Equine Education Seminar - Wed May 3rd, 2017

Equine Education Seminar - Wed May 3rd, 2017

Equine Education Seminar - Learn from a Local Veterinarian! Topics: Equine Metabolic Syndrome and Cushings: Symptoms, treatments and nutrition. How to recognize symptoms and preventive nutrition for your horse. How important is my forage? Forage Sampling: For those that are attending, we will be doing free forage testing. Please drop off a 1 gallon freezer size bag sample to the Agway addresses in the flyer or at the Allegheny Equine Clinic by April 24th. On the sample bag: put your name and identify the sample. You must attend the seminar to receive your results. RSVP: By May 1st. Seating is limited. Tom Rohanna 412-217-8939 or This email address is being protected from spambots. You need JavaScript enabled to view it. Kayla Burgess 412-580-9612 or This email address is being protected from spambots. You need JavaScript enabled to view it. Allegheny Equine 724-325-4615 or This email address is being protected from spambots. You need JavaScript enabled to view it. Refreshments served at 6PM • Great Door Prizes!

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Eighty Four Agway Poultry Seminar

Eighty Four Agway Poultry Seminar

Please click below for more information. You can RSVP by calling 724.222.0600 or via Facebook

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Mt. Nebo Agway Poultry Seminar

Mt. Nebo Agway Poultry Seminar

Please click below for more information. You can RSVP by calling 412.364.4430 or via Facebook

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Butler Agway Poultry Seminar

Butler Agway Poultry Seminar

Please click below for more information. You can RSVP by calling 724.482.2194 or via Facebook

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Imperial Poultry Seminar

Imperial Poultry Seminar

Please click below for more information. You can RSVP by calling 724.695.7388 or via Facebook

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Too Many Tomatoes?

 

TOMATOES: ENJOY THE FRUITS OF YOUR LABOR EVEN AFTER HARVEST SEASON

Don’t waste your harvest.

Preserve tomatoes now to enjoy the sweet rewards of your summer veggie garden long after harvest season is over.

Step-by-step Instructions to Can, Save and Preserve Tomatoes:

Perfect Picking for Preservation

You’ll want to allow tomatoes to ripen on the vine, so they reach peak flavor.

Harvest when they have colored evenly and are a tiny bit soft when squeezed. Remember, tomatoes stop ripening in temperatures above 86º F. If your area is consistently warm, tomatoes may stop ripening when they reach an orange/yellow color. So, don’t wait for them to turn completely red before picking.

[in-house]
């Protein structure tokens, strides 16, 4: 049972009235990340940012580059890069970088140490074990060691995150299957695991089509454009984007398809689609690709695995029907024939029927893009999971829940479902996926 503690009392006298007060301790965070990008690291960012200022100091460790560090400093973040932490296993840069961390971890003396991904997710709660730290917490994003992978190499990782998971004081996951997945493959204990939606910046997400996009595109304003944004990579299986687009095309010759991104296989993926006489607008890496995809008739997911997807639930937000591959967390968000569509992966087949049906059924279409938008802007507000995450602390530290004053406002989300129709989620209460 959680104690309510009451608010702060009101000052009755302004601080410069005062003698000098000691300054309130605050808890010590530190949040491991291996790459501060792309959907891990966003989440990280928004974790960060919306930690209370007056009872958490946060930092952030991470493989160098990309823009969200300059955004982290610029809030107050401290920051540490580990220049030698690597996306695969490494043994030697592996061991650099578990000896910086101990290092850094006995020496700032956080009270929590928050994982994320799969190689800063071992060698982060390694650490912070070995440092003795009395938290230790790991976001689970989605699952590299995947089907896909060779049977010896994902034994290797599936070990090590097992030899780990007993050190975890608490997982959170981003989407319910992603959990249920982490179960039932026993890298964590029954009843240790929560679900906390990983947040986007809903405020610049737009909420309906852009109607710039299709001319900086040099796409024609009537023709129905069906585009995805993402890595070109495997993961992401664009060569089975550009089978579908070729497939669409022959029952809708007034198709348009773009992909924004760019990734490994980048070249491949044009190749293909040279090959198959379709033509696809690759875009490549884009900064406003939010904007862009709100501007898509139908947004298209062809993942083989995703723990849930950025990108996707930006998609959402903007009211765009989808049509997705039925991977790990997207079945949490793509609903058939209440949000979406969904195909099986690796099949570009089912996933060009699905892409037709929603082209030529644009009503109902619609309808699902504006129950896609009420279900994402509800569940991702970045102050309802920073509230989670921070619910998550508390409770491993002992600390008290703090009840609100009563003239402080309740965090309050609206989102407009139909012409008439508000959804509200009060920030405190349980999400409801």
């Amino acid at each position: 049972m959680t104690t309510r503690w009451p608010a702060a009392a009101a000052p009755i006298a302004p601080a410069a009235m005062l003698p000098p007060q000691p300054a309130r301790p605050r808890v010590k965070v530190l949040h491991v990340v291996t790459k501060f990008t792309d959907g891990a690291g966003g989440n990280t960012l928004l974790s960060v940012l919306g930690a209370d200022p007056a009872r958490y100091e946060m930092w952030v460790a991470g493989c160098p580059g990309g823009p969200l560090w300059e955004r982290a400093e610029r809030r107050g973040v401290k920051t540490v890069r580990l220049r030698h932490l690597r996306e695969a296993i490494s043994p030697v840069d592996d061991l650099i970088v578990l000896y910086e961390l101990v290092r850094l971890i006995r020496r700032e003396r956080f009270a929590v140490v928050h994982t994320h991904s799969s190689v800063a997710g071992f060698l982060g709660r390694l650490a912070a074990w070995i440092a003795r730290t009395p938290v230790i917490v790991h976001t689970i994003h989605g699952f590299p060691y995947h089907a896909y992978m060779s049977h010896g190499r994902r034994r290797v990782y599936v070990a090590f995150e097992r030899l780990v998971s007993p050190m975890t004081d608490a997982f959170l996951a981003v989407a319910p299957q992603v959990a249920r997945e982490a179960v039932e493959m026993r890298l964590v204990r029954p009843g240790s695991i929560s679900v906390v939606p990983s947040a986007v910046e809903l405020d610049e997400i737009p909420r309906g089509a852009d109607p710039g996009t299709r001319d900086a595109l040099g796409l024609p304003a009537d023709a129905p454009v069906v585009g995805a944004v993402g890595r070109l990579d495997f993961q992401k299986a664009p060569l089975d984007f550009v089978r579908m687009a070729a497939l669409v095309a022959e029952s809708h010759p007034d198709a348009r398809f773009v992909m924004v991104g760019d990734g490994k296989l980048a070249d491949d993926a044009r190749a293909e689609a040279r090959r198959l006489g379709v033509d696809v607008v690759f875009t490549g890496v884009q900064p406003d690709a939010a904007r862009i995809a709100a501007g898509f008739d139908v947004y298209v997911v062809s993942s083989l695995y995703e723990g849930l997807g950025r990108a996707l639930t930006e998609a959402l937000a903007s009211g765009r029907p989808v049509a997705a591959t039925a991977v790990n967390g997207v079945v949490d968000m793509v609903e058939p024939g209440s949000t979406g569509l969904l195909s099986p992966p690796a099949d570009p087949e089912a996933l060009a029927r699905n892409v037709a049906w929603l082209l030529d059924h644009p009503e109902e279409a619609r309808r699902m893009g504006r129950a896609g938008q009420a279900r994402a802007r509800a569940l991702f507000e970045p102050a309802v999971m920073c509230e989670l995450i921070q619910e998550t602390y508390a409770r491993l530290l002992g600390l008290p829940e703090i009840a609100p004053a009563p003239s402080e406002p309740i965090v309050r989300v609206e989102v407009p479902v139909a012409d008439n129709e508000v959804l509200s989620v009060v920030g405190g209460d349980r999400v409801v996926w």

To remove tomatoes from the vine, grasp them gently and firmly. Twist the tomato until it snaps off the vine, or slice the stem close to the fruit.

Freeze Tomatoes

  • Remove tomato skins by cutting an X through outside skin and carefully lowering the tomato into boiling water for 30 seconds. Then, plunge it into ice water for a few seconds. Skins will slide right off.
  • Allow tomatoes to cool. Cut into quarters and fill freezer bags, removing as much air as possible before sealing.
  • If you don’t mind the skins, stick sliced tomatoes or whole cherry tomatoes in a freezer bag and place in the freezer.
  • Season tomatoes after they are defrosted and right before they are served.
  • If prepared correctly, tomatoes can last in your freezer for up to one year!

Preserve tomatoes now to enjoy the sweet rewards of your summer veggie garden long after harvest season is over. 

Can Tomatoes

  • Sanitize jars in boiling water. Keep warm until ready for use to avoid breakage.
  • Blanch tomatoes in boiling water for 30 seconds.
  • Cool, peel, core and halve or quarter tomatoes in a strainer placed over a bowl to catch juices. Remove the seeds.
  • Add salt and herbs such as basil, tarragon and oregano to each jar. Include 1 teaspoon of each.
  • Place tomatoes in jars and fill the jars with leftover tomato juice, leaving 1/2” head room. Press down to remove the air bubbles. Wipe the rim, put on lid and screw on ring until fingertip tight.
  • Place tomato jars in boiling water and cover them with 1-2” of water. Then cover the pot and let simmer for 40-45 minutes, or until the lids pop.
  • Remove the pot from heat and let it sit for 5 minutes.
  • Place the jars upright on a towel undisturbed for at least 12 hours.
  • Test lids within 24 hours to make sure they don’t pop. If a lid pops, you can immediately reprocess after making sure the jar is full, the rim is clean and the seal is tight. Or, you can refrigerate them for use within a few days.

Dehydrate Tomatoes

  • Slice paste tomatoes such as romas into 1/4” thick rings.
  • Arrange pieces on dehydrator trays so they are not touching.
  • Sprinkle with salt and herbs of your choice. Use herbs grown in your own garden for the freshest flavor.
  • Dehydrate tomatoes until moisture is removed. Dehydrating can be done in a dehydrator or conventional gas or electric oven.
  • Time varies based on the moisture in the tomatoes, thickness of the slices, the dehydrator itself and the humidity in the air. They’re finished when tomatoes are flexible, but not brittle.
  • To store, seal in an airtight container or plastic bag in the refrigerator.